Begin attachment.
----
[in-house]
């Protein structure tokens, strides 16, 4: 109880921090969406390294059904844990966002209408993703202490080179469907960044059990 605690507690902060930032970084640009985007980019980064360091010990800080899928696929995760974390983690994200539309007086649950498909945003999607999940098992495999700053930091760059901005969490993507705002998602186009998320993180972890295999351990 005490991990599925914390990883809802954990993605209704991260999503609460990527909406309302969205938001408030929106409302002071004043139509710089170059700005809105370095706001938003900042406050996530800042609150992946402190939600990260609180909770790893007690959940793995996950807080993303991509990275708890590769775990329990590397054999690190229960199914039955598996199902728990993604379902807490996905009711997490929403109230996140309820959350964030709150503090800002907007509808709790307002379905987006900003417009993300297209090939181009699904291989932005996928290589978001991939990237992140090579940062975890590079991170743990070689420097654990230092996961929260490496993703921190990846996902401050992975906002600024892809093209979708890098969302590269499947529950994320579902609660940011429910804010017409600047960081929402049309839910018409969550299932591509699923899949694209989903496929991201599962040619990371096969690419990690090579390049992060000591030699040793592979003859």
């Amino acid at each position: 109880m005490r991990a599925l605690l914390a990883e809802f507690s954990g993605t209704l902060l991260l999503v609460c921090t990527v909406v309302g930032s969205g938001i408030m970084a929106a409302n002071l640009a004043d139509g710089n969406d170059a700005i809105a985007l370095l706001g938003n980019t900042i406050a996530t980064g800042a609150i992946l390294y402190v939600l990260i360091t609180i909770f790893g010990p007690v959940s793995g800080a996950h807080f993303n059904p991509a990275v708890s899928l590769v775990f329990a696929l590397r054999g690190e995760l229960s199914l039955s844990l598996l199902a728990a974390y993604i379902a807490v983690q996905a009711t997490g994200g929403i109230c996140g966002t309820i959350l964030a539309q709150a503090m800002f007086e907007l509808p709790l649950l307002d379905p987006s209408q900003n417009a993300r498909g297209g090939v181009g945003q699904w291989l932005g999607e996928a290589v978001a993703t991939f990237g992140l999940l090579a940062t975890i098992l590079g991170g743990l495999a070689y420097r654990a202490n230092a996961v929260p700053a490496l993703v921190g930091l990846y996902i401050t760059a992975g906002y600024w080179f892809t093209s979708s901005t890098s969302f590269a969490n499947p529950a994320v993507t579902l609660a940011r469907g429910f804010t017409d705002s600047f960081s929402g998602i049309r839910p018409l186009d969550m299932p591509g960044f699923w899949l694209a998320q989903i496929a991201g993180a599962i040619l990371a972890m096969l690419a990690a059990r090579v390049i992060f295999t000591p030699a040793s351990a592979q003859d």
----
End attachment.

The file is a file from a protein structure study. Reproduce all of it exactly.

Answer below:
[in-house]
């Protein structure tokens, strides 16, 4: 109880921090969406390294059904844990966002209408993703202490080179469907960044059990 605690507690902060930032970084640009985007980019980064360091010990800080899928696929995760974390983690994200539309007086649950498909945003999607999940098992495999700053930091760059901005969490993507705002998602186009998320993180972890295999351990 005490991990599925914390990883809802954990993605209704991260999503609460990527909406309302969205938001408030929106409302002071004043139509710089170059700005809105370095706001938003900042406050996530800042609150992946402190939600990260609180909770790893007690959940793995996950807080993303991509990275708890590769775990329990590397054999690190229960199914039955598996199902728990993604379902807490996905009711997490929403109230996140309820959350964030709150503090800002907007509808709790307002379905987006900003417009993300297209090939181009699904291989932005996928290589978001991939990237992140090579940062975890590079991170743990070689420097654990230092996961929260490496993703921190990846996902401050992975906002600024892809093209979708890098969302590269499947529950994320579902609660940011429910804010017409600047960081929402049309839910018409969550299932591509699923899949694209989903496929991201599962040619990371096969690419990690090579390049992060000591030699040793592979003859």
């Amino acid at each position: 109880m005490r991990a599925l605690l914390a990883e809802f507690s954990g993605t209704l902060l991260l999503v609460c921090t990527v909406v309302g930032s969205g938001i408030m970084a929106a409302n002071l640009a004043d139509g710089n969406d170059a700005i809105a985007l370095l706001g938003n980019t900042i406050a996530t980064g800042a609150i992946l390294y402190v939600l990260i360091t609180i909770f790893g010990p007690v959940s793995g800080a996950h807080f993303n059904p991509a990275v708890s899928l590769v775990f329990a696929l590397r054999g690190e995760l229960s199914l039955s844990l598996l199902a728990a974390y993604i379902a807490v983690q996905a009711t997490g994200g929403i109230c996140g966002t309820i959350l964030a539309q709150a503090m800002f007086e907007l509808p709790l649950l307002d379905p987006s209408q900003n417009a993300r498909g297209g090939v181009g945003q699904w291989l932005g999607e996928a290589v978001a993703t991939f990237g992140l999940l090579a940062t975890i098992l590079g991170g743990l495999a070689y420097r654990a202490n230092a996961v929260p700053a490496l993703v921190g930091l990846y996902i401050t760059a992975g906002y600024w080179f892809t093209s979708s901005t890098s969302f590269a969490n499947p529950a994320v993507t579902l609660a940011r469907g429910f804010t017409d705002s600047f960081s929402g998602i049309r839910p018409l186009d969550m299932p591509g960044f699923w899949l694209a998320q989903i496929a991201g993180a599962i040619l990371a972890m096969l690419a990690a059990r090579v390049i992060f295999t000591p030699a040793s351990a592979q003859d």